Re: All your documents are belong to us
"makes me think it's a ruse to get you to cough up money,"
1063 posts • joined 16 Jun 2011
I do recall seeing a scrap PC motherboard at our local enthusiasts shop, many years ago. There was a huge scorch mark cross the bottom, radiating in a manner reminiscent ot Tyco crater on the moon, away from the spot where had lain the discarded screw, down onto which said motherboard had been tightened. And then switched on....
Oddly I have been a little cautious over dropped screws since seeing that.
Ho ho ho. Me too.
Many years sinceupon I began work replacing the central heating system in our old house. First to go was the elderly Baxi room heater fire (yech) with back boiler and its attendant central heating pump. Power was fed from a dedicated switched fused wall plate in the kitchen, which was on the other side of the wall.
I very carefully dropped out the fusebox breaker and returned to the kitchen, armed with a nice pair of wirecutters and applied them to the feed cable (you can see where this is going).
Cue dirty great flash and the sudden need for a change of underwear. Apparently the central heating wasnt on THAT fusebox position. I do still have those cutters somewhere, some 45 years or so later. I have had new underwear sine then, though.
Workplace chum of mine had a previous existence working with some shopfitters. On one job hie had been tasked to drill a hole into the bottom of the display window, carefully avoiding the 440V 3 phase cable underneath which was very clearly shown on the authoritative site drawings.
Unfortunately the site drawings didn't actually
Apparently he was still smoking as he was stretchered to the ambulance.
I did hear one of our service guys, long ago, bemoaning having to replace several multichannel I/O modules. Apparently the site working grunts had taken it on themselves to do a full on job and Megger out all the I/O wiring they'd put in.
After the midule hardware had been installed.
Killed a lot of kit very dead.
A chum of mine, now sadly no longer in this existence, once had the honesty to admit that he had the lights go out and numerous things stop, due to a power cut. His initial concern was to actually get across his kitchen to the door. "Aha" thought he. "I'll just open the fridge and use the light from that."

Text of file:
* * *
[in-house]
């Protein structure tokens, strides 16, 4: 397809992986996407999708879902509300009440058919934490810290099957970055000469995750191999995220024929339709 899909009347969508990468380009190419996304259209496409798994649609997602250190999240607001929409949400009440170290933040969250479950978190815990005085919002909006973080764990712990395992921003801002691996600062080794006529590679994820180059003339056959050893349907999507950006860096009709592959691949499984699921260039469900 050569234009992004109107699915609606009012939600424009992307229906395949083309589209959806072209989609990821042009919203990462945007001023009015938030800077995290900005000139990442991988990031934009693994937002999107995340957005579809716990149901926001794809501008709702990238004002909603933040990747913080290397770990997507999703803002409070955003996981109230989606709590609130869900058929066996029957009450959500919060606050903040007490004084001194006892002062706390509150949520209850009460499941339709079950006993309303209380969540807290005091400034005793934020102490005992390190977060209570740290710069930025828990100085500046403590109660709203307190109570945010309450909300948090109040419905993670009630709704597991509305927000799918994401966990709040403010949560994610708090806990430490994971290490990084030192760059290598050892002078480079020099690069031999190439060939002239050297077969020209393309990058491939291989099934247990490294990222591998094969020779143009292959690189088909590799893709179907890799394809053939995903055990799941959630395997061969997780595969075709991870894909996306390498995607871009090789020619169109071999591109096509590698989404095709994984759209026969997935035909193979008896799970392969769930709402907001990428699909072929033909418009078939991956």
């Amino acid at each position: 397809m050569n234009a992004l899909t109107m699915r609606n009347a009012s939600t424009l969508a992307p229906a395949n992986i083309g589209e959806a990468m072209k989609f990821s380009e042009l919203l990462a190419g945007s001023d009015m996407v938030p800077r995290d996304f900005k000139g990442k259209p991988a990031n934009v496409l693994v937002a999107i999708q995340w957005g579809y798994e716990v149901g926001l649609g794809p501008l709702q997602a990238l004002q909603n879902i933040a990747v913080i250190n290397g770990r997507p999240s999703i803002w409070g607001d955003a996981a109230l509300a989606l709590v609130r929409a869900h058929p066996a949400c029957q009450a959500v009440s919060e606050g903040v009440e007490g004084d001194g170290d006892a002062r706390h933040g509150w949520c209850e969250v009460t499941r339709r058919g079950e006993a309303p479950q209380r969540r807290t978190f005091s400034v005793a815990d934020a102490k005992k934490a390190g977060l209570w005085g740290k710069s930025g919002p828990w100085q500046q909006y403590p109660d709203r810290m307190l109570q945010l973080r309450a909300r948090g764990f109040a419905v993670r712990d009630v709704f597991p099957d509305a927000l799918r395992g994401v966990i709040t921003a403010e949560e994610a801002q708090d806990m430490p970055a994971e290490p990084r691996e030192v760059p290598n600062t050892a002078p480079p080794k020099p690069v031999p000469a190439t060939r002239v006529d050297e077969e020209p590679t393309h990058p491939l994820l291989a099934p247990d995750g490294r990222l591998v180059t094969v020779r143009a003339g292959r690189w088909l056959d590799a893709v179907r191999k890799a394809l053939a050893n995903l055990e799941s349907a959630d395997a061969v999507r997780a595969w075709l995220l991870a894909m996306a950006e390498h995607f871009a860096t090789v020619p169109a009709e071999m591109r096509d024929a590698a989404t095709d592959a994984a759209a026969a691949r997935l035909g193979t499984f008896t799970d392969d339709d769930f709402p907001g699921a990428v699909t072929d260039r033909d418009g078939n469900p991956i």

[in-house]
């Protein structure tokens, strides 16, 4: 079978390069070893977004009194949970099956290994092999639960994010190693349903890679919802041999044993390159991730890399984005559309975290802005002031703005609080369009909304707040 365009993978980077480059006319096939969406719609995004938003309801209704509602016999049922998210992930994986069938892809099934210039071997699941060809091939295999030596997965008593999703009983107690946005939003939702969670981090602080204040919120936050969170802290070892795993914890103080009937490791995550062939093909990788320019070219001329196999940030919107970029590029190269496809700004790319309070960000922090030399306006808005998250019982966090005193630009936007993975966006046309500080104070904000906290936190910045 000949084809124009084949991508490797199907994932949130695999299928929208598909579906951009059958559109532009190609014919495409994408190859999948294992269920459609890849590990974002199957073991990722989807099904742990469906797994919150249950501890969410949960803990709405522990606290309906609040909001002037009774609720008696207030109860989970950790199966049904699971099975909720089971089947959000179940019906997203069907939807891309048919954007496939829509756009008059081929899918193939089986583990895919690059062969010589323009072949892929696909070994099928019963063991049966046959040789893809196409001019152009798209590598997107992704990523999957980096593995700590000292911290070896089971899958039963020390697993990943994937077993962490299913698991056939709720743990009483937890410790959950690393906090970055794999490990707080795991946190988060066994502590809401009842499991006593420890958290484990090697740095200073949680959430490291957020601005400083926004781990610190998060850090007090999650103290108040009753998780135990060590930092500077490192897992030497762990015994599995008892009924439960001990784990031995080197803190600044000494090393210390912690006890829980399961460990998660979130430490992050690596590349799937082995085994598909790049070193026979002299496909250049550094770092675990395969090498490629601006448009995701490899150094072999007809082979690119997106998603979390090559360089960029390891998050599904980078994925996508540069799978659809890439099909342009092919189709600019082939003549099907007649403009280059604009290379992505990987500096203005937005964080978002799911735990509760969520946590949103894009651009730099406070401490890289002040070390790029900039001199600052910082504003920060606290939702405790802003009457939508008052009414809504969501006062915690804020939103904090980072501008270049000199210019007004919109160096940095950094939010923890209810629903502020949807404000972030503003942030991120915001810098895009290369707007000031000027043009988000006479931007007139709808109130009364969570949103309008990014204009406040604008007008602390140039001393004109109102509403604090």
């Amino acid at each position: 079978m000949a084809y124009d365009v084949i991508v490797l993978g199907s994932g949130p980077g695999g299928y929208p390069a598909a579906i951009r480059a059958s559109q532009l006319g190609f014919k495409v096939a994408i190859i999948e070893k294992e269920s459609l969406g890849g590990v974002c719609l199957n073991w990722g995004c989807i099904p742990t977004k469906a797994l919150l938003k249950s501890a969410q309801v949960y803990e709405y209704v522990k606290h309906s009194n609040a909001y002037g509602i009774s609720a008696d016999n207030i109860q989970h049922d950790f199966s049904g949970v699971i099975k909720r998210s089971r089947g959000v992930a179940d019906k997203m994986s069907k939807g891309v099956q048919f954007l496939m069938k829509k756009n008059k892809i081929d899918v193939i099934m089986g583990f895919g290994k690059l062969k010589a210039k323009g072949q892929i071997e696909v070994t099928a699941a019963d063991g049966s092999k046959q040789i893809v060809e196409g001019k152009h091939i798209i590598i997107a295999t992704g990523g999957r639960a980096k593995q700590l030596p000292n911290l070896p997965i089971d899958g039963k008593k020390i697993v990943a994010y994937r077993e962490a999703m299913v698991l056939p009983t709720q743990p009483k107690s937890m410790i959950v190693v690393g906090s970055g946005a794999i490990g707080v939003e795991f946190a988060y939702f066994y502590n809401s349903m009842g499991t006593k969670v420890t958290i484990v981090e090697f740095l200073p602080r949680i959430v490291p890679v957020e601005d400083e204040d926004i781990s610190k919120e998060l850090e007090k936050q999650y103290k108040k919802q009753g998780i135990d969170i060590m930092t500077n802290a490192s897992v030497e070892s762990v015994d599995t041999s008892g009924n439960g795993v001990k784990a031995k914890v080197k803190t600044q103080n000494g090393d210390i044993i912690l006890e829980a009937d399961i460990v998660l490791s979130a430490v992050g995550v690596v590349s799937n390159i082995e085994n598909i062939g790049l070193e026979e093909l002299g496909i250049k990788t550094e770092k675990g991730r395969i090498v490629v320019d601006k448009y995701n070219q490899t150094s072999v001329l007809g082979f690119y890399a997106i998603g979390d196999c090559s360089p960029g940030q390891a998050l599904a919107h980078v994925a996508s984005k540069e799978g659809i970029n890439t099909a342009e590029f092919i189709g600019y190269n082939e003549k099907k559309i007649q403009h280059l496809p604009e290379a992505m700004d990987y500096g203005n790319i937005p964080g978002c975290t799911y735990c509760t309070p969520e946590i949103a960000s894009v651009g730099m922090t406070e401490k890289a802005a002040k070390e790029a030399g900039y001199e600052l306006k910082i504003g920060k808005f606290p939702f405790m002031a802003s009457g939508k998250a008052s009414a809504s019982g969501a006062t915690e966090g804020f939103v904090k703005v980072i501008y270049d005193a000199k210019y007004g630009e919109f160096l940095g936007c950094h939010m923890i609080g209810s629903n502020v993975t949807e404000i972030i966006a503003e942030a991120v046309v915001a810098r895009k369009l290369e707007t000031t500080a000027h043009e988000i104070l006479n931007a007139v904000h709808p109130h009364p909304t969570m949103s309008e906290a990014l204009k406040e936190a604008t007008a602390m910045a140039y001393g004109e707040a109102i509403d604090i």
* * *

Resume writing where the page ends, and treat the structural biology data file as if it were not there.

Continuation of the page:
a) the futility of that strategy and
b) there was noone else around he could blame
One place I worked at hadd an office aroet thatused to build up quite a nice static charge on one's body. It was a favourite trick to pass the desk of someone on the phone at a respectable shuffle and discharge ones statis via a finger onto the top of the victims head.
Made one hell of a crack in the phone earpiece.
I worked for a while with a company making mainly signal conditioning equipment - temperature transmitters, trip amplifiers, small scale signal multiplexers etc. They also sold a few thermocouple and resistance thermometer temperature sensing elements.
We had a customer return a resistance thermometer to us as "inaccurate and fluctuating".
Unlikely, we thought. A resistance thermometer is a coil or foil wire sensor that is 100 ohms # 0°C. 138.5 ohms @ 100°C 119.4 ohms @50°C. it inside a mineral support, inside a stainless steel tube which is closed at one end and has four leads coming out of t'other, sealed in with a dob of epoxy snot. The sensor slides into a fabricated pocket that as a big terminal chamber at the top, where the wires across the pant connect. Very simply, nothing to go wrong.
The office guys were scratching their heads. I had a decent amount of experience in the real world and asked what these sensors were monitoring. Turns out it was a cool, humid and generally damp application somewhere on board ship.
The leads coming out were insulated with glass fibre based sleeves (the alternative being PVC or PTFE). That was enough for me to suggest checking for any conductivity between sensing element and probe body. Loads of it.
The damp simply had gotten into the terminal enclosure of the thermowell and wicked down the insulation, obliterating the accuracy of the sensor.
Really simple for someone who's worked in the real world.
"science is now conducted in English"
Cultural bloody appropriation if there ever was any. Henceforth all discussion has to be about Arse, Bollock and C*nt and has to be conducted in Esperanto.
Any number figures? They can't be in Arabic numerals of course, nor Roman numerals, come to that, as either would be cultural appropriation. I wouldn't be surprised if we just have to express numbers in columns of dots.
And we'll have to do something about all those Greek characters people have nicked for other things, from alpha to omega
And those Elgin marbles......
"the phone app fails with an unhelpful message, the phone app fails because there's no Internet connectivity"
I fail to understand the fucketty fuck why any outfit running charge points uses anything else than a simple contactless debit/credit card for the primary means of payment.
How many petrol pumps expect normal public users to have an app? How many restrict use to subscribers? How many need a special RFID card?
Sure, have preferential rates for subscribers but surely Every. Single. Charger should be primarily contactless payment or free vend. End of.
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